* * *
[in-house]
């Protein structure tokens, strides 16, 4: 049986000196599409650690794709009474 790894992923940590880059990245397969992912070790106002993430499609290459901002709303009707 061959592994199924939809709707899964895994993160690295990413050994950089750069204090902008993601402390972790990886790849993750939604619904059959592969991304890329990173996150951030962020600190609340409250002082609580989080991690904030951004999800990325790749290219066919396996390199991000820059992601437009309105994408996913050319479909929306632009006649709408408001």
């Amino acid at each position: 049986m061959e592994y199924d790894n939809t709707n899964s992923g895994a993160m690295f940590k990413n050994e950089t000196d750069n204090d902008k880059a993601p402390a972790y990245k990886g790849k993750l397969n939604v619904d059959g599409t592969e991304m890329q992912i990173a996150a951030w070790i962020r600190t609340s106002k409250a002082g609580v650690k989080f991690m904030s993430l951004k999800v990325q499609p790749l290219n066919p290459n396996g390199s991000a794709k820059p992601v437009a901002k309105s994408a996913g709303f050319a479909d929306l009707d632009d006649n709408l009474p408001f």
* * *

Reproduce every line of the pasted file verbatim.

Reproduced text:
[in-house]
């Protein structure tokens, strides 16, 4: 049986000196599409650690794709009474 790894992923940590880059990245397969992912070790106002993430499609290459901002709303009707 061959592994199924939809709707899964895994993160690295990413050994950089750069204090902008993601402390972790990886790849993750939604619904059959592969991304890329990173996150951030962020600190609340409250002082609580989080991690904030951004999800990325790749290219066919396996390199991000820059992601437009309105994408996913050319479909929306632009006649709408408001």
């Amino acid at each position: 049986m061959e592994y199924d790894n939809t709707n899964s992923g895994a993160m690295f940590k990413n050994e950089t000196d750069n204090d902008k880059a993601p402390a972790y990245k990886g790849k993750l397969n939604v619904d059959g599409t592969e991304m890329q992912i990173a996150a951030w070790i962020r600190t609340s106002k409250a002082g609580v650690k989080f991690m904030s993430l951004k999800v990325q499609p790749l290219n066919p290459n396996g390199s991000a794709k820059p992601v437009a901002k309105s994408a996913g709303f050319a479909d929306l009707d632009d006649n709408l009474p408001f």